The Glass Slipper

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The Glass Slipper
The Glass Slipper poster.jpg
Original film poster
Directed byCharles Walters
Produced byEdwin H. Knopf
Written byHelen Deutsch
StarringLeslie Caron
Michael Wilding
Keenan Wynn
Estelle Winwood
Elsa Lanchester
Music byBronislau Kaper
CinematographyArthur E. Arling
Edited byFerris Webster
Distributed byMetro-Goldwyn-Mayer
Release date
  • March 24, 1955 (1955-03-24) (U.S.)
Running time
93 minutes
CountryUnited States
Box office$2,952,000[1][2]

The Glass Slipper (1955) is a musical film adaptation of Cinderella, made by MGM, directed by Charles Walters and produced by Edwin H. Knopf from a screenplay by Helen Deutsch. The music score is by Bronislau Kaper, the cinematography by Arthur E. Arling, the art direction by Daniel B. Cathcart and Cedric Gibbons and costume design by Walter Plunkett and Helen Rose.

The film stars Leslie Caron as Cinderella, and Michael Wilding as the Prince, with Keenan Wynn, Estelle Winwood, Elsa Lanchester, Barry Jones, Lurene Tuttle, Liliane Montevecchi and Walter Pidgeon as Narrator.

The film received its network television premiere divided into two episodes on the 1967 ABC-TV anthology series Off To See The Wizard.


Ella, who is sometimes teased as "Cinders" or "Cinderella", is a lonely and misunderstood young woman who lives in a European duchy. An orphan who has become an almost-servant to her stepmother the Widow Sonder and stepsisters Birdina and Serafina, she is shunned by the townspeople because of her anti-social behavior and constant boasting that she will live in the palace one day (as a gypsy told her late mother three years prior to Ella's birth).

Prince Charles is the son of the Duke who rules the principality. The Prince has been studying at the University of Paris for many years, and the Duke is delighted that he has returned, which will be celebrated by three days of festivities and a ball on the final day. Now that Charles is back, he starts to recall old memories he had of growing up there, including a small girl with unbearably sad eyes whom he saw crying when he was just a boy.

After getting into a spat with her stepfamily over the Prince's appearance, Ella runs away to her favorite place, which is a small secluded pool on the Palace grounds. There she meets an eccentric old woman named Mrs. Toquet who becomes her first friend.

The next day she returns to the spot, hoping to meet Mrs. Toquet, but instead finds Charles and his friend Kovin. Ella asks them where they are from and they tell her that they come from the Palace, with Kovin saying that Charles is the son of the Chief Cook in the Palace. Charles then recognises Ella's eyes as those belonging to the girl he saw years ago. Ella thinks that he is making fun of her and pushes him into the pool. Charles is intrigued by Ella and has Kovin talk to the people of the principality to find out everything he can about her.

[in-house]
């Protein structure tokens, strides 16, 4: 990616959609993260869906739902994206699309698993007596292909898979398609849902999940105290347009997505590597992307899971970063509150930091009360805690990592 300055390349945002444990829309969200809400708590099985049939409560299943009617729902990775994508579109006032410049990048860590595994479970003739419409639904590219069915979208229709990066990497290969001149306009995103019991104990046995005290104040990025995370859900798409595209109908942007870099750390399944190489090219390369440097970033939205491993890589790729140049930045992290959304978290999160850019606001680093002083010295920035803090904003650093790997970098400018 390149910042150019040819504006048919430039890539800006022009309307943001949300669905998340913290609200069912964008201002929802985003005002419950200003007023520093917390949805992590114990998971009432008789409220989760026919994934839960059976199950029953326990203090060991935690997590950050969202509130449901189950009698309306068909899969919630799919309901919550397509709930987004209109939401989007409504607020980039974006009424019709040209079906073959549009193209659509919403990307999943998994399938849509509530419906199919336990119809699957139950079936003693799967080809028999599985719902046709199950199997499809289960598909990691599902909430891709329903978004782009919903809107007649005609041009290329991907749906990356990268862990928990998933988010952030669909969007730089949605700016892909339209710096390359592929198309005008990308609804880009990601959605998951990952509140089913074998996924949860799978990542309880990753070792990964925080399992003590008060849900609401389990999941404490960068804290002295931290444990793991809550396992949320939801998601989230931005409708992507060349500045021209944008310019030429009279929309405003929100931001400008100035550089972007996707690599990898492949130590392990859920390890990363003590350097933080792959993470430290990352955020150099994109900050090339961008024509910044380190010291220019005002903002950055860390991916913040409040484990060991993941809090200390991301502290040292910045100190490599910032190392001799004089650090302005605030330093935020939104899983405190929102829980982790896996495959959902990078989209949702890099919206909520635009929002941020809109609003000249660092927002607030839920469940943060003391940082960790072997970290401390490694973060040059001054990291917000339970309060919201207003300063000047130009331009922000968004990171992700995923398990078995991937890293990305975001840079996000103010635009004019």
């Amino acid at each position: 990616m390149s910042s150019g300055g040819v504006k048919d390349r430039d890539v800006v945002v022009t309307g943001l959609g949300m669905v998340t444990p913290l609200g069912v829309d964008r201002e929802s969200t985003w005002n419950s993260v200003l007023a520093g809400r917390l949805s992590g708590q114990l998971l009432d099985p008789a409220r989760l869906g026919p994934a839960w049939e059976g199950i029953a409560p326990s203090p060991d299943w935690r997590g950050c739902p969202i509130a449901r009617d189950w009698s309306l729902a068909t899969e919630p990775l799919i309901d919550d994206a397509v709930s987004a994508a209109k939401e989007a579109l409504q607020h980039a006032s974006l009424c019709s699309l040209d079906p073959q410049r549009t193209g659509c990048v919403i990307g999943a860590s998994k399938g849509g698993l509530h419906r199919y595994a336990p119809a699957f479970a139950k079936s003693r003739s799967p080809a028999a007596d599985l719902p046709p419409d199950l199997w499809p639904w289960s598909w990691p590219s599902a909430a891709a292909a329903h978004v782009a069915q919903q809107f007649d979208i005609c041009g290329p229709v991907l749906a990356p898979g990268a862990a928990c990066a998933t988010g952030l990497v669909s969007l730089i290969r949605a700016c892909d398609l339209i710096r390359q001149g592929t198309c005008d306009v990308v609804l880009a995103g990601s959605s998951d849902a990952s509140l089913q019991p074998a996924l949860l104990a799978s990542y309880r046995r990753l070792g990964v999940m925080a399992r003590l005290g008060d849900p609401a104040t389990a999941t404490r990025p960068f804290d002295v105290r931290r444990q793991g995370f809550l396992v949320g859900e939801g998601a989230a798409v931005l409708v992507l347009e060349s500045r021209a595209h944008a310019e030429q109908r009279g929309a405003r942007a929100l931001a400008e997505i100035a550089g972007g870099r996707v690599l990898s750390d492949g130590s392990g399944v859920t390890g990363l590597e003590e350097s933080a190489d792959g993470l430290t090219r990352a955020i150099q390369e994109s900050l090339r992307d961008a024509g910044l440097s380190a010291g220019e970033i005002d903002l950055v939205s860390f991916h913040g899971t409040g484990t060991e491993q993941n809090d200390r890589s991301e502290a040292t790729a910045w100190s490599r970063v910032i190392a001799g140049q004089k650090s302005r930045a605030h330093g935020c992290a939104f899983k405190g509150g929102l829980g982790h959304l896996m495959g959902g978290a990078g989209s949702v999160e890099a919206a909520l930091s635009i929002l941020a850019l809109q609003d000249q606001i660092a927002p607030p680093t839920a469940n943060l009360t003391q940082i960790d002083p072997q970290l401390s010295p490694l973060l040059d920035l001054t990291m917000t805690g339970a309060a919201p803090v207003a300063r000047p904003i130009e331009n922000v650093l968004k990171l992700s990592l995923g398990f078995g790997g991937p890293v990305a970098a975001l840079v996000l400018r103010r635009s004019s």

That same day, Cousin Loulou visits the Sonder home. Ella is supposed to be all cleaned up to receive their guest, but her stepfamily is scandalized when they discover that she is barefoot. Ella remembers that she left her shoes at the pond, so she runs off to collect them, only to find Charles waiting for her with the shoes. Ella apologizes for pushing him into the water and he apologizes for hurting her feelings. They talk, and Charles gives her an invitation to the Ball, to which Ella replies that she cannot dance. Charles says that she should learn to dance since she's going to live in the Palace some day, and offers a dancing lesson. After a waltz Charles steals a kiss, and Ella runs away.

After the Widow Sonder, Birdina and Serafina leave for the ball, Mrs. Toquet arrives, bringing with her a ball gown and pair of glass slippers she says that she has borrowed for Ella's use. She has also somehow arranged for a coach to take Ella to the palace. Mrs. Toquet tells Ella she has to leave the Palace by midnight.

At the Palace Ball, Ella is besieged by young men wanting to dance with her, but she refuses to speak to anyone, focusing all her attention on trying to reach the Palace kitchens to find Charles. When Charles learns of her presence, he waltzes with her and persuades her to look up at him. Ella is stunned to find that her friend is the Prince.

The other guests, not knowing who the newcomer is, note her exotic colouring and surmise that she is a foreign lady of noble birth, perhaps Egyptian because of her short hair. When the clock strikes midnight, Ella runs away, leaving one of her glass slippers behind, which is then picked up by Charles. While fleeing the palace, Ella's coach overturns; in the confused aftermath, the dazed Ella sees not a wrecked coach, but a pumpkin crawling with several mice. She loses consciousness and wakes the next morning in her stepmother's house, in her everyday clothes.